VR Beyond Games: Is the Technology the Next Big Storytelling Medium?

Oculus Is Working on Documentaries to Expand the Use of VR Beyond Games

VR Beyond Games

Virtual reality (VR) can amaze the viewers. It can also touch their emotions but only in the right hands. One good example is the virtual reality documentary Notes on Blindness: Into the Darkness, which transfers the users into the mind of the late writer-theologian John Hull as he loses his vision—proving that using VR beyond games is something possible.

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VR Beyond Games and Videos

VR documentary Notes on Blindness

Combining Hull’s voice with the abstract and computer-generated images, the documentary Notes on Blindness, which is broken into a series of short videos, lets viewers feel Hull’s joy as he listens to the angelic voices of the church choir and his heartbreak as he learns that his eyes are now only able to see the faces of the singers as indistinguishable points of light.

Notes on Blindness is only one of the many virtual reality documentaries and games that Oculus VR is going to highlight this week as their way of proving that VR beyond games is feasible—that virtual reality can become the next huge medium for storytelling.

Max Cohen, the vice president of mobile for Oculus VR, said, “Think about kids learning five, ten, fifteen years from now. They’re not going to be using textbooks when they can experience firsthand what these people went through.”

In the recent month, Oculus started shipping Oculus Rift, a high-end virtual reality headset that uses a powerful PC to operate. But it has been about six months since Samsung first released its Gear VR—developed with Oculus—which allows users to view VR videos from the latest model of Samsung tablet or smartphone.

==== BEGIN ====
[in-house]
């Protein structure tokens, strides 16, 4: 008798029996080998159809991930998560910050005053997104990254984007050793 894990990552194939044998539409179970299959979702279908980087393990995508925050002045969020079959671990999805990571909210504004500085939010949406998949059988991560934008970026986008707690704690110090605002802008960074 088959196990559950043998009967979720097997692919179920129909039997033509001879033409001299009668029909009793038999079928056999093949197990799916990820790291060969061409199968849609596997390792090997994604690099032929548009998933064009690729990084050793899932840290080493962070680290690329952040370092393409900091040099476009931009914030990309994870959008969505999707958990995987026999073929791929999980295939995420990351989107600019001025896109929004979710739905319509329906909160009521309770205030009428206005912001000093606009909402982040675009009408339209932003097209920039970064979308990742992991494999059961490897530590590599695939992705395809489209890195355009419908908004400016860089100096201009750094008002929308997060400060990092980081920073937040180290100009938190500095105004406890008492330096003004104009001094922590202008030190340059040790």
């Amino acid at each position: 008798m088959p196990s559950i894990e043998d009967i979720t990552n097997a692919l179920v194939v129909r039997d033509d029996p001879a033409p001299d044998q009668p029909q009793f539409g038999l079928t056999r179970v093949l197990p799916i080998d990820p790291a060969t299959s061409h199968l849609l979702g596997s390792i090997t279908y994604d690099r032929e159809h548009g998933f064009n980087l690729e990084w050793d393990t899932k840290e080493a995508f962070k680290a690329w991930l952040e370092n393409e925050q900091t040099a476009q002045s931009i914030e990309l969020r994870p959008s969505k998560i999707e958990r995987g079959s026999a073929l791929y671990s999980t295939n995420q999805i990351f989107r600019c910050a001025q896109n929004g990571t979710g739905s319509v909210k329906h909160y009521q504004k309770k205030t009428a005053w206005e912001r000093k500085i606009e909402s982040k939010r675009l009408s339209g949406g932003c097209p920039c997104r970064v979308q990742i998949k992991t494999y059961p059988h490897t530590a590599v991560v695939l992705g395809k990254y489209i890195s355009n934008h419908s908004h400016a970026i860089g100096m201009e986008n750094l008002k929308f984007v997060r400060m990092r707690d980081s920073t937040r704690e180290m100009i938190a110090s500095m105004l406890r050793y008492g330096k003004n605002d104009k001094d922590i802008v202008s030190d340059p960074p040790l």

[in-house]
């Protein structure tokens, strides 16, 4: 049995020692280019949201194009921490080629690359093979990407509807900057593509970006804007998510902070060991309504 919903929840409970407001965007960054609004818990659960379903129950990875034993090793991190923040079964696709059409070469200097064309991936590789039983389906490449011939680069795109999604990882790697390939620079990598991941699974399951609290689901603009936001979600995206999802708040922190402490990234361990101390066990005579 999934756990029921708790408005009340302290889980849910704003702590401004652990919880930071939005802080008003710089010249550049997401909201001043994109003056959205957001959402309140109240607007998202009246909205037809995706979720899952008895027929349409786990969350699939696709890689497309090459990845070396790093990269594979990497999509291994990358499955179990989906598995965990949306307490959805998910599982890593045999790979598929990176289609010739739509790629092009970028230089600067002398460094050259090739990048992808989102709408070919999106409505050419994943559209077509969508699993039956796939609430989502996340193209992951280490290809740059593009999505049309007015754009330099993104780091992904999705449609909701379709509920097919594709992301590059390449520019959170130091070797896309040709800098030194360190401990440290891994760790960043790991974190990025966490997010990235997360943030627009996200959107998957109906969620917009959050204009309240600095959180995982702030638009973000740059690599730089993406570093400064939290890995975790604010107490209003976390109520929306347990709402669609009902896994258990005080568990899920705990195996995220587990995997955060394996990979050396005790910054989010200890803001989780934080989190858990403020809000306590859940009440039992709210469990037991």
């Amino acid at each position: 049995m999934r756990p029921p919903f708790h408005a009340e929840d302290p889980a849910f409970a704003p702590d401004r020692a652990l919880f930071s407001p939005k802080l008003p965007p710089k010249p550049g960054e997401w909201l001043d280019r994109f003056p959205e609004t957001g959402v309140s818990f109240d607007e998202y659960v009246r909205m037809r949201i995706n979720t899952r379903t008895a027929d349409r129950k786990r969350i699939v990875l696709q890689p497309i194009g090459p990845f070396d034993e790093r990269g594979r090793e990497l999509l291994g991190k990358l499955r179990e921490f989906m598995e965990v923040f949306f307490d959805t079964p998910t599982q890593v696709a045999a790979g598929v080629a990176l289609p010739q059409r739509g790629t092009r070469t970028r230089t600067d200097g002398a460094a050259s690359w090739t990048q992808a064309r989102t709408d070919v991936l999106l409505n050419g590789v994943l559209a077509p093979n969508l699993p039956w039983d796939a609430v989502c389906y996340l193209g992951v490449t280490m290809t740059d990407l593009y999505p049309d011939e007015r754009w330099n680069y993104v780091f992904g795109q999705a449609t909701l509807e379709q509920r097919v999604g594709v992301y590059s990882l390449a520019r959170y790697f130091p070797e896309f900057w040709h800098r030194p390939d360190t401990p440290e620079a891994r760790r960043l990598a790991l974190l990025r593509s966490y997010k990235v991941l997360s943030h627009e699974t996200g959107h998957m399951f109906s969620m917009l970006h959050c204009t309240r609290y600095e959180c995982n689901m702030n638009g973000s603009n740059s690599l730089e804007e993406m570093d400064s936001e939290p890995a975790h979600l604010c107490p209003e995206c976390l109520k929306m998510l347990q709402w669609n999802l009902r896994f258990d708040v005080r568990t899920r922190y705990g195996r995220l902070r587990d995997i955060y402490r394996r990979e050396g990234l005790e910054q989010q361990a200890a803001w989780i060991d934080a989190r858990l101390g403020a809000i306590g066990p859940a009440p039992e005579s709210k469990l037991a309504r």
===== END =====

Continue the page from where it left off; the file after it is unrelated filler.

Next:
Recently, Oculus said that over a million people used Gear VR in the past month to view games, live shows, and other big events.

Documentary proves use of VR beyond games


Discovery Channel is also releasing the short virtual reality versions of its Deadliest Catch reality TV series, which tells the story of a fishing crew in the Bering Sea. And Oculus also plans to bring a new home page for Gear VR users, and it will also showcase the docu Notes on Blindness: Into the Darkness, although it won’t be free.

Oculus showed the documentaries to its reporters. In particular, the documentary Notes on Blindness, which debuted at Sundance Film Festival, shows the virtual reality’s potential as a storytelling medium in the best light.


Notes on Blindness follows the story Hull, a British theologian and writer who developed cataracts as a teenager and later became completely blind. As he lost his vision, he documented the happenings in his life, describing in details every event.

In the video, you can hear Hull’s recording while you watch the events unfold through recreated scenes that were made using computer-generated animation. Through virtual reality, you will find yourself sitting on a virtual bench in a park as Hull describes the scene, the sound of the kids’ playful laughter as they enjoy their time in the park and the sound of the wind as it blows through trees.

However, those images are only shown as blurry forms, and the park becomes thousands of points of light. But you as the viewer become intensely conscious of the sounds, and you sympathize with the Hull as he both rejoices his other senses while lamenting the loss of one.

This summer, the VR documentary Notes on Blindness will be released in advance of a regular feature film by screenwriters and filmmakers James Spinney and Peter Middleton.

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